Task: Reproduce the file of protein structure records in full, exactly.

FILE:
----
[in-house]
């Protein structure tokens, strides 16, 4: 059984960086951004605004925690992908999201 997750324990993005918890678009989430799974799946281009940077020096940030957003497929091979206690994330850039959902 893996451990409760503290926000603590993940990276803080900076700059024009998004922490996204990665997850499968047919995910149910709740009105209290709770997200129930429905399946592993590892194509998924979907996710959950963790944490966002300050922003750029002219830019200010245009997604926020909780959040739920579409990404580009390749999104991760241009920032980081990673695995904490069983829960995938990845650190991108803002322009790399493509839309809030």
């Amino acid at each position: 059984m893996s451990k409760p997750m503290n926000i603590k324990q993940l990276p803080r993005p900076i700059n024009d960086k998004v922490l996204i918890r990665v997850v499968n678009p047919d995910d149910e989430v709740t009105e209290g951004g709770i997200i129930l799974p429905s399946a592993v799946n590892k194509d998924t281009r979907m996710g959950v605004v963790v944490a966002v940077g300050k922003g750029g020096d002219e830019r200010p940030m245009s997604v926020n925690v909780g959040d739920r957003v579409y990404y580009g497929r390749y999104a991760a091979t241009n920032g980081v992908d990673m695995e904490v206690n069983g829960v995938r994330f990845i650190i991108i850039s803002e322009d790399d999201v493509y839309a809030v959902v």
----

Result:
[in-house]
């Protein structure tokens, strides 16, 4: 059984960086951004605004925690992908999201 997750324990993005918890678009989430799974799946281009940077020096940030957003497929091979206690994330850039959902 893996451990409760503290926000603590993940990276803080900076700059024009998004922490996204990665997850499968047919995910149910709740009105209290709770997200129930429905399946592993590892194509998924979907996710959950963790944490966002300050922003750029002219830019200010245009997604926020909780959040739920579409990404580009390749999104991760241009920032980081990673695995904490069983829960995938990845650190991108803002322009790399493509839309809030």
């Amino acid at each position: 059984m893996s451990k409760p997750m503290n926000i603590k324990q993940l990276p803080r993005p900076i700059n024009d960086k998004v922490l996204i918890r990665v997850v499968n678009p047919d995910d149910e989430v709740t009105e209290g951004g709770i997200i129930l799974p429905s399946a592993v799946n590892k194509d998924t281009r979907m996710g959950v605004v963790v944490a966002v940077g300050k922003g750029g020096d002219e830019r200010p940030m245009s997604v926020n925690v909780g959040d739920r957003v579409y990404y580009g497929r390749y999104a991760a091979t241009n920032g980081v992908d990673m695995e904490v206690n069983g829960v995938r994330f990845i650190i991108i850039s803002e322009d790399d999201v493509y839309a809030v959902v």